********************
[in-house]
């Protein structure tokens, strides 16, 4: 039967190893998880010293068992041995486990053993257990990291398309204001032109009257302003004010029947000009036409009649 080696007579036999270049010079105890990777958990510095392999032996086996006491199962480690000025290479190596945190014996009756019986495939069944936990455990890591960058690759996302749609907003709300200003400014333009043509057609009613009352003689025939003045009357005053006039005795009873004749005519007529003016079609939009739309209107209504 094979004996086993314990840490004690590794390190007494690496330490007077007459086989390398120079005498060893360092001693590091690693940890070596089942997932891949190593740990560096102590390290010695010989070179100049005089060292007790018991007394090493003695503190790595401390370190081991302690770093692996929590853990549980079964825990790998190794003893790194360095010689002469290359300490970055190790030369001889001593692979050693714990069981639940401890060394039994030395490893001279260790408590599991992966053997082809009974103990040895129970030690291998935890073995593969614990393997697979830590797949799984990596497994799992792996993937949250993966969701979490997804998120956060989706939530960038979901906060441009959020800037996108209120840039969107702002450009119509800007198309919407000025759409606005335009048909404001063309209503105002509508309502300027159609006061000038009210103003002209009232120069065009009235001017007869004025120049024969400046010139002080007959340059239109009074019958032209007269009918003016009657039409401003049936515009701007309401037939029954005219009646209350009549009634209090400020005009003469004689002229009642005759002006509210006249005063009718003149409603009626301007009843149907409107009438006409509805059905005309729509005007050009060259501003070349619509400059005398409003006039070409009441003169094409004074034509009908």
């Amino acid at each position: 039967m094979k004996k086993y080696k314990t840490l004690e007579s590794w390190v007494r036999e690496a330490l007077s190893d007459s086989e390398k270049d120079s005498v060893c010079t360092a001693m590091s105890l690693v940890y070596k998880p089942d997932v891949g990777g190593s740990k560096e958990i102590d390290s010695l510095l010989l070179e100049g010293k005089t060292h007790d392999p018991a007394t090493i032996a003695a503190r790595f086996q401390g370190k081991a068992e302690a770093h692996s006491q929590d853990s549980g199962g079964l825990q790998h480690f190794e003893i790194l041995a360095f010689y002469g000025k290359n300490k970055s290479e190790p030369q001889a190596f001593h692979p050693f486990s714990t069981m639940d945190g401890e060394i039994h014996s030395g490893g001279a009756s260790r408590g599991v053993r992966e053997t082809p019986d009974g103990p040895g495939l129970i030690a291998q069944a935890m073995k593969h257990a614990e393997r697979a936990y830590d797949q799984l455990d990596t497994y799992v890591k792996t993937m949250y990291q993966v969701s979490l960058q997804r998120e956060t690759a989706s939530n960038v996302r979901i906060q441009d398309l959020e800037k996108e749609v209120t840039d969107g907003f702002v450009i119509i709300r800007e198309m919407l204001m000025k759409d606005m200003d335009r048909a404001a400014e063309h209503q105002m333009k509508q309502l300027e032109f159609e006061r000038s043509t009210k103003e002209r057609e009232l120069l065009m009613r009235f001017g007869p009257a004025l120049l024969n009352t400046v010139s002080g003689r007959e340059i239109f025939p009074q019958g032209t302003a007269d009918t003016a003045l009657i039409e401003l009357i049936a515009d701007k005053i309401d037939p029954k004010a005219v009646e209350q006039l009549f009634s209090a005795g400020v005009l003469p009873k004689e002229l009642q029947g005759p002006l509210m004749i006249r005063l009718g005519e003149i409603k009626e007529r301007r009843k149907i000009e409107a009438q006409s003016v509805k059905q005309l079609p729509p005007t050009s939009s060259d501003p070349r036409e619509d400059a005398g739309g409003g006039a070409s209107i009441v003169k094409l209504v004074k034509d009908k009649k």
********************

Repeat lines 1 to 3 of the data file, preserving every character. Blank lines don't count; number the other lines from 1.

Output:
[in-house]
């Protein structure tokens, strides 16, 4: 039967190893998880010293068992041995486990053993257990990291398309204001032109009257302003004010029947000009036409009649 080696007579036999270049010079105890990777958990510095392999032996086996006491199962480690000025290479190596945190014996009756019986495939069944936990455990890591960058690759996302749609907003709300200003400014333009043509057609009613009352003689025939003045009357005053006039005795009873004749005519007529003016079609939009739309209107209504 094979004996086993314990840490004690590794390190007494690496330490007077007459086989390398120079005498060893360092001693590091690693940890070596089942997932891949190593740990560096102590390290010695010989070179100049005089060292007790018991007394090493003695503190790595401390370190081991302690770093692996929590853990549980079964825990790998190794003893790194360095010689002469290359300490970055190790030369001889001593692979050693714990069981639940401890060394039994030395490893001279260790408590599991992966053997082809009974103990040895129970030690291998935890073995593969614990393997697979830590797949799984990596497994799992792996993937949250993966969701979490997804998120956060989706939530960038979901906060441009959020800037996108209120840039969107702002450009119509800007198309919407000025759409606005335009048909404001063309209503105002509508309502300027159609006061000038009210103003002209009232120069065009009235001017007869004025120049024969400046010139002080007959340059239109009074019958032209007269009918003016009657039409401003049936515009701007309401037939029954005219009646209350009549009634209090400020005009003469004689002229009642005759002006509210006249005063009718003149409603009626301007009843149907409107009438006409509805059905005309729509005007050009060259501003070349619509400059005398409003006039070409009441003169094409004074034509009908």
């Amino acid at each position: 039967m094979k004996k086993y080696k314990t840490l004690e007579s590794w390190v007494r036999e690496a330490l007077s190893d007459s086989e390398k270049d120079s005498v060893c010079t360092a001693m590091s105890l690693v940890y070596k998880p089942d997932v891949g990777g190593s740990k560096e958990i102590d390290s010695l510095l010989l070179e100049g010293k005089t060292h007790d392999p018991a007394t090493i032996a003695a503190r790595f086996q401390g370190k081991a068992e302690a770093h692996s006491q929590d853990s549980g199962g079964l825990q790998h480690f190794e003893i790194l041995a360095f010689y002469g000025k290359n300490k970055s290479e190790p030369q001889a190596f001593h692979p050693f486990s714990t069981m639940d945190g401890e060394i039994h014996s030395g490893g001279a009756s260790r408590g599991v053993r992966e053997t082809p019986d009974g103990p040895g495939l129970i030690a291998q069944a935890m073995k593969h257990a614990e393997r697979a936990y830590d797949q799984l455990d990596t497994y799992v890591k792996t993937m949250y990291q993966v969701s979490l960058q997804r998120e956060t690759a989706s939530n960038v996302r979901i906060q441009d398309l959020e800037k996108e749609v209120t840039d969107g907003f702002v450009i119509i709300r800007e198309m919407l204001m000025k759409d606005m200003d335009r048909a404001a400014e063309h209503q105002m333009k509508q309502l300027e032109f159609e006061r000038s043509t009210k103003e002209r057609e009232l120069l065009m009613r009235f001017g007869p009257a004025l120049l024969n009352t400046v010139s002080g003689r007959e340059i239109f025939p009074q019958g032209t302003a007269d009918t003016a003045l009657i039409e401003l009357i049936a515009d701007k005053i309401d037939p029954k004010a005219v009646e209350q006039l009549f009634s209090a005795g400020v005009l003469p009873k004689e002229l009642q029947g005759p002006l509210m004749i006249r005063l009718g005519e003149i409603k009626e007529r301007r009843k149907i000009e409107a009438q006409s003016v509805k059905q005309l079609p729509p005007t050009s939009s060259d501003p070349r036409e619509d400059a005398g739309g409003g006039a070409s209107i009441v003169k094409l209504v004074k034509d009908k009649k």